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Poem by Edith Nesbit
The Fields of Flanders
Last year the fields were all glad and gay With silver daisies and silver may; There were kingcups gold by the river's edge And primrose stars under every hedge. This year the fields are trampled and brown, The hedges are broken and beaten down, And where the primroses used to grow Are little black crosses set in a row. And the flower of hopes, and the flowers of dreams, The noble, fruitful, beautiful schemes, The tree of life with its fruit and bud, Are trampled down in the mud and the blood. The changing seasons will bring again The magic of Spring to our wood and plain; Though the Spring be so green as never was seen The crosses will still be black in the green. The God of battles shall judge the foe Who trampled our country and laid her low... God! hold our hands on the reckoning day, Lest all we owe them we should repay.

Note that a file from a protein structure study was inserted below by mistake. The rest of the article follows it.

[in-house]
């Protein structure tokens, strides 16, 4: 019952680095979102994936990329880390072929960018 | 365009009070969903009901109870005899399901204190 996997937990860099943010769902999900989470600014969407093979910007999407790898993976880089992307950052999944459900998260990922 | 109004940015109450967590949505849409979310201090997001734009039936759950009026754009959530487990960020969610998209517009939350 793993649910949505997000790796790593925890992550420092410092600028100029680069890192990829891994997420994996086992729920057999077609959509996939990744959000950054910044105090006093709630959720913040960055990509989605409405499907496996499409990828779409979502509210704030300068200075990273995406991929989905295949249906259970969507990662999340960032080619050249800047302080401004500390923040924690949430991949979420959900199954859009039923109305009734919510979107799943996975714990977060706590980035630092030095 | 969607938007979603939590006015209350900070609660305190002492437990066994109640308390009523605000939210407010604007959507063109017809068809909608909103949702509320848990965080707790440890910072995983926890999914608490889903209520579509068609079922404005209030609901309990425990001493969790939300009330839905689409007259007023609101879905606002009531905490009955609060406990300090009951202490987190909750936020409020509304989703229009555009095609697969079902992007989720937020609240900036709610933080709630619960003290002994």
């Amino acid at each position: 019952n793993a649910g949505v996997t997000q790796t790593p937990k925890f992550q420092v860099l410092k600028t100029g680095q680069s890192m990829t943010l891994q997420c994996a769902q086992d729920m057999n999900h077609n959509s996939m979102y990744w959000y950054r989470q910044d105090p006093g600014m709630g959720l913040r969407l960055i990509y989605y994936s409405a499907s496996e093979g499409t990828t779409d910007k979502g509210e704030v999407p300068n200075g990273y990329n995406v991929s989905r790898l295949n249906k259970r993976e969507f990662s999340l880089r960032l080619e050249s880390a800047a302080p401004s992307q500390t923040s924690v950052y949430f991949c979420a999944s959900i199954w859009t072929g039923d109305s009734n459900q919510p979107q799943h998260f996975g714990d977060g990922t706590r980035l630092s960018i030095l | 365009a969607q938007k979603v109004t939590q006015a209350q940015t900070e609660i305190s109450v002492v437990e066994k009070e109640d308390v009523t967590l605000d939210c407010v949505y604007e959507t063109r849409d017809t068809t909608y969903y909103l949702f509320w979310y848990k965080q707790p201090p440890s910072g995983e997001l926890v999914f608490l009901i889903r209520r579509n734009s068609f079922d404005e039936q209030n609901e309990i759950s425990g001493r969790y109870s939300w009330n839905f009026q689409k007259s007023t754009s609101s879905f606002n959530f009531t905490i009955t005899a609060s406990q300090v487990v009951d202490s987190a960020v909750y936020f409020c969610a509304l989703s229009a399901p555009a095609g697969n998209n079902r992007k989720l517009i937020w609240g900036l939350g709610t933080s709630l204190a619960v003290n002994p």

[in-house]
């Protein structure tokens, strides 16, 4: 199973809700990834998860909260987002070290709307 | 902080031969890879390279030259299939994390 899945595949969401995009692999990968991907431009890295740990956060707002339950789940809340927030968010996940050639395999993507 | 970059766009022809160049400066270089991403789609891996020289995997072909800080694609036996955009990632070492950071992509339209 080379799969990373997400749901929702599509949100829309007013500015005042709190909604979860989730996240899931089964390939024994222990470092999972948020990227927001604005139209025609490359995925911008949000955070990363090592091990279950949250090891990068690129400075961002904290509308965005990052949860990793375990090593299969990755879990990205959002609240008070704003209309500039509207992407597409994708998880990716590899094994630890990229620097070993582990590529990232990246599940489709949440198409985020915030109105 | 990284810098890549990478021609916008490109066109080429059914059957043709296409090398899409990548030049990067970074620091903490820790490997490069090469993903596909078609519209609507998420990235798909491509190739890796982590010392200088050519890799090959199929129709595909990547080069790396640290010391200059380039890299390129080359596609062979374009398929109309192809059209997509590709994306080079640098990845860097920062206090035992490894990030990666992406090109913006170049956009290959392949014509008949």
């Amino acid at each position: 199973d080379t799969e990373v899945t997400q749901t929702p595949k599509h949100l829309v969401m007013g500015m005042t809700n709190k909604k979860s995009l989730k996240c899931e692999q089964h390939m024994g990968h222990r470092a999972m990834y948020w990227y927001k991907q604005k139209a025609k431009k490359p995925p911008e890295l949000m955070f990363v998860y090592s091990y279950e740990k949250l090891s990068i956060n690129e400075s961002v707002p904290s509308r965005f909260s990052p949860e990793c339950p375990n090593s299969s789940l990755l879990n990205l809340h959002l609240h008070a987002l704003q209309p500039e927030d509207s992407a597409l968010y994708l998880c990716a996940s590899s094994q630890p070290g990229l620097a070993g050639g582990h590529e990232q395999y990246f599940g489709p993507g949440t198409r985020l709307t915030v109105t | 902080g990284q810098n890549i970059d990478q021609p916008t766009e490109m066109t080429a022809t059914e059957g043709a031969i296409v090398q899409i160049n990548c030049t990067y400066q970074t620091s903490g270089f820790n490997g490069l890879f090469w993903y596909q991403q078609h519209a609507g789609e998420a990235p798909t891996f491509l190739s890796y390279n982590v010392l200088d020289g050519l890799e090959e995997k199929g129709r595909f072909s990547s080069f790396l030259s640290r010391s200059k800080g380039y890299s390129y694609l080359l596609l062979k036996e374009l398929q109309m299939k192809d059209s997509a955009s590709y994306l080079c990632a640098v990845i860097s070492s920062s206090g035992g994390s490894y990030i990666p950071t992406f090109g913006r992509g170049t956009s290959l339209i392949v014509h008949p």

Edith Nesbit's other poems:
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